Memory slips in your 70s may be an early hint of future dementia

Julie Corliss
Julie Corliss, Executive Editor, Harvard Heart Letter

Of all the health issues that loom large with age, memory loss is among those that provoke the most worry. A big reason is the uncertainty: people often wonder if their occasional memory slips are just a normal part of growing old or a sign of impending Alzheimer’s disease, the most common form of dementia. A new study, published in today’s issue of the journal Neurology, sheds some light—and perhaps offers a bit of reassurance—about the connection between self-reported memory loss and a diagnosis of dementia.

The study included 531 people with an average age of 73 and no signs of dementia. They took memory and thinking tests every year for an average of 10 years. Researchers also asked participants if they noticed any changes in their memory over the past year. Slightly more than half reported memory changes, at an average age of 82.

About 1 in 6 developed dementia during the study, and 80% of those had previously reported memory changes. But it took about nine years from the first self-report of a memory change to a diagnosis of mild cognitive impairment, an intermediate stage between normal memory loss and dementia. The transition to dementia usually took about 12 years.

That relatively long time period means that if you notice troubling memory changes, there’s no cause for immediate alarm, as the study authors note (see “Memory loss warning signs: When should you worry?”). That period could offer a window for intervention, but we don’t yet have any proven therapies to prevent or stop Alzheimer’s disease or other memory-related illnesses.

Still, this study is a valuable addition to our understanding of Alzheimer’s progression, says neuropsychologist Rebecca Amariglio, PhD, an instructor in neurology at Harvard Medical School.  “We’re never going to cure or delay Alzheimer’s if we don’t start to identify what goes on early in the disease. Early intervention is where things are headed,” says Amariglio, who studies early indicators of Alzheimer’s disease.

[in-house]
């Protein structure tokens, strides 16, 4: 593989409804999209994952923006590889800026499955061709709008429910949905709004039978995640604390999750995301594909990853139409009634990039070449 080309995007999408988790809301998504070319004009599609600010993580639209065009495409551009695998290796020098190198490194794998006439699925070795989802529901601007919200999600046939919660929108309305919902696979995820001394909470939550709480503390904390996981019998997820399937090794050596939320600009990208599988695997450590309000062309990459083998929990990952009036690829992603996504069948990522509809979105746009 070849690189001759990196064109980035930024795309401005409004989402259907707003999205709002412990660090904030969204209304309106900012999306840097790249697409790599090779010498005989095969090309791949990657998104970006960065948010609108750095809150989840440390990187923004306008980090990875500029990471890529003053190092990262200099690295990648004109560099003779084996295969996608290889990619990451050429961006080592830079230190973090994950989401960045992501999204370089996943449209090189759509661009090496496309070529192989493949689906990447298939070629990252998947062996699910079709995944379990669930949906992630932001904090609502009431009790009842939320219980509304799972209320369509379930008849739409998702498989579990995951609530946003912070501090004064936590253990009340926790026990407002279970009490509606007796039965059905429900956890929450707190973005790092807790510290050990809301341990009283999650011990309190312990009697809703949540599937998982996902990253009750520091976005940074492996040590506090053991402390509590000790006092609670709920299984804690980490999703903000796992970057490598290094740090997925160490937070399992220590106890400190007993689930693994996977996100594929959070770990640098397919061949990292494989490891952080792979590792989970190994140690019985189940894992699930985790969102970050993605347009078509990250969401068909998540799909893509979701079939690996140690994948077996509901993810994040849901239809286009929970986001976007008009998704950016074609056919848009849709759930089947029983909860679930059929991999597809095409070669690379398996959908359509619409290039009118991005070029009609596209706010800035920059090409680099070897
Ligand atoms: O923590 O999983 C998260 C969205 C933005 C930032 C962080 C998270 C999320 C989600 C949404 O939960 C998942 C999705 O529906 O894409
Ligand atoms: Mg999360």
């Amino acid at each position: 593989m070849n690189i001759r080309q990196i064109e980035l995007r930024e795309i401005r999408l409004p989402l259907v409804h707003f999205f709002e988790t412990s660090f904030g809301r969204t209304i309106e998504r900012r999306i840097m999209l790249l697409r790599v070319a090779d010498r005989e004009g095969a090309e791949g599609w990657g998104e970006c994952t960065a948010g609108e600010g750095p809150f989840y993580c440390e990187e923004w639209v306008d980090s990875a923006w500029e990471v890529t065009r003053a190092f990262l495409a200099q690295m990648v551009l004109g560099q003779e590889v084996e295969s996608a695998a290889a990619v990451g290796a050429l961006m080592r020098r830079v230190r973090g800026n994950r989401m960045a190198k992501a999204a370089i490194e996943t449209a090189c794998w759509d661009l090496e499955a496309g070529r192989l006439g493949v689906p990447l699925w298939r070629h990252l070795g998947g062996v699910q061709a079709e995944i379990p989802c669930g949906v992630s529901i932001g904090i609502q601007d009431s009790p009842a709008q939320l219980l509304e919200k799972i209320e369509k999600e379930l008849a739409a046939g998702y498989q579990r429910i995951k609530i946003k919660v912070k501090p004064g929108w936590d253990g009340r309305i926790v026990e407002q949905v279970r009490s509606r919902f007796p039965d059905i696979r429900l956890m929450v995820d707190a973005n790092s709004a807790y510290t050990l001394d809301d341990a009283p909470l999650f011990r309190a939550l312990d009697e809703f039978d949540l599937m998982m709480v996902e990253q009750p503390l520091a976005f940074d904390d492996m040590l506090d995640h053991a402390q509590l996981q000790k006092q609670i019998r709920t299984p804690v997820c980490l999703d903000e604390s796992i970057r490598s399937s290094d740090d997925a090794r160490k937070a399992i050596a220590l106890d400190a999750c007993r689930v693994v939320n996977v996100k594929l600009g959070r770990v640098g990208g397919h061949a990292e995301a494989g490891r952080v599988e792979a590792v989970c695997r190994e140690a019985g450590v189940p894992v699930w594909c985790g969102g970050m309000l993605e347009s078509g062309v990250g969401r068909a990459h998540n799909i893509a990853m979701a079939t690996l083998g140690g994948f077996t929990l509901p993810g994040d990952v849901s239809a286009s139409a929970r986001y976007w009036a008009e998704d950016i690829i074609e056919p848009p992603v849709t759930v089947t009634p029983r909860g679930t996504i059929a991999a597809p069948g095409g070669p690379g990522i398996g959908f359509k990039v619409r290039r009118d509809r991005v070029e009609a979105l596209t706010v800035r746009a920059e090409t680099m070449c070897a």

If you’re concerned about your memory, see a doctor and get a baseline assessment. It can be used as a comparison in the future. If you’re between 65 and 85 years of age and have normal memory and thinking skills, you might be eligible to enroll in large, nationwide study to test a new investigational treatment to slow memory loss cause by Alzheimer’s disease. You can learn more about the “A4” (Anti-Amyloid Treatment in Asymptomatic Alzheimer’s) study, led by Harvard Medical School professor of neurology Dr. Reisa Sperling, at http://a4study.org.


Memory loss warning signs: When should you worry?
Probably normal aging Potential signs of cognitive decline
Walking into a room and forgetting why you entered. Getting lost in familiar surroundings.
Having trouble recalling the names of unfamiliar people. Having difficulty remembering important details of recent events. 
A change in memory compared with when you were younger. Difficulty following the plot of a television program or book because of memory problems.
Memory changes similar to other people of the same age. Memory problems that are worse than those of people your same age.
Misplacing items, but later recalling where you put them. Misplacing items and being unable to relocate them later.
Source: Rebecca Amariglio, Harvard Medical School

Comments:

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  6. Dr. Aljawabreh

    Thanks for such information.
    I appreciate u if you can give some advices to help alleviating dementia,although we know it’s related to aging.
    We know some medication may help in that, but we would to help our patients and giving them some hope that such natural phenomenon is normally develops in aging,so they can take some life style measures to minimize such phenomenon.

    Thanks and best regards.

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  8. NZJen

    I feel this is not clearly explained, particularly for people who might be a little confused. Is the ’12 years to dementia’, 12 years after the nine years, or three years later? And did the ‘one in six’ mean one in six of the people who reported memory loss, or all the people in the study.